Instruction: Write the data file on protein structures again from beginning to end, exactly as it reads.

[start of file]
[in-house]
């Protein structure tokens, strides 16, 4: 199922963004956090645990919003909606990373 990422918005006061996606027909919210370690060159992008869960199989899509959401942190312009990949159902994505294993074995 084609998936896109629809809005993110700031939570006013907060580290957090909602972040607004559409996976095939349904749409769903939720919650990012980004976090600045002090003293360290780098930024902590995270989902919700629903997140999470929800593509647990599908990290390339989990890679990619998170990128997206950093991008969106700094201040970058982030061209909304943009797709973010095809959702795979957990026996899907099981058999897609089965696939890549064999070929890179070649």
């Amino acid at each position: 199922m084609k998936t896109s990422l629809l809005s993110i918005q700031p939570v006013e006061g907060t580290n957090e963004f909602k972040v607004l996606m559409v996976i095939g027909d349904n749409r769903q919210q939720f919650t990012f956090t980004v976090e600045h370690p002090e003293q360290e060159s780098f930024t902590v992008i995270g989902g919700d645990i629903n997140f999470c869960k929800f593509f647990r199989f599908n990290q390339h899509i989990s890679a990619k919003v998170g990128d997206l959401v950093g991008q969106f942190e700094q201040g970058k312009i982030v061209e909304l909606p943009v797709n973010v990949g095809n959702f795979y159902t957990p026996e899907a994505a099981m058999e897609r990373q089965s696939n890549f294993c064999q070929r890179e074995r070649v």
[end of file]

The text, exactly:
[in-house]
């Protein structure tokens, strides 16, 4: 199922963004956090645990919003909606990373 990422918005006061996606027909919210370690060159992008869960199989899509959401942190312009990949159902994505294993074995 084609998936896109629809809005993110700031939570006013907060580290957090909602972040607004559409996976095939349904749409769903939720919650990012980004976090600045002090003293360290780098930024902590995270989902919700629903997140999470929800593509647990599908990290390339989990890679990619998170990128997206950093991008969106700094201040970058982030061209909304943009797709973010095809959702795979957990026996899907099981058999897609089965696939890549064999070929890179070649």
């Amino acid at each position: 199922m084609k998936t896109s990422l629809l809005s993110i918005q700031p939570v006013e006061g907060t580290n957090e963004f909602k972040v607004l996606m559409v996976i095939g027909d349904n749409r769903q919210q939720f919650t990012f956090t980004v976090e600045h370690p002090e003293q360290e060159s780098f930024t902590v992008i995270g989902g919700d645990i629903n997140f999470c869960k929800f593509f647990r199989f599908n990290q390339h899509i989990s890679a990619k919003v998170g990128d997206l959401v950093g991008q969106f942190e700094q201040g970058k312009i982030v061209e909304l909606p943009v797709n973010v990949g095809n959702f795979y159902t957990p026996e899907a994505a099981m058999e897609r990373q089965s696939n890549f294993c064999q070929r890179e074995r070649v």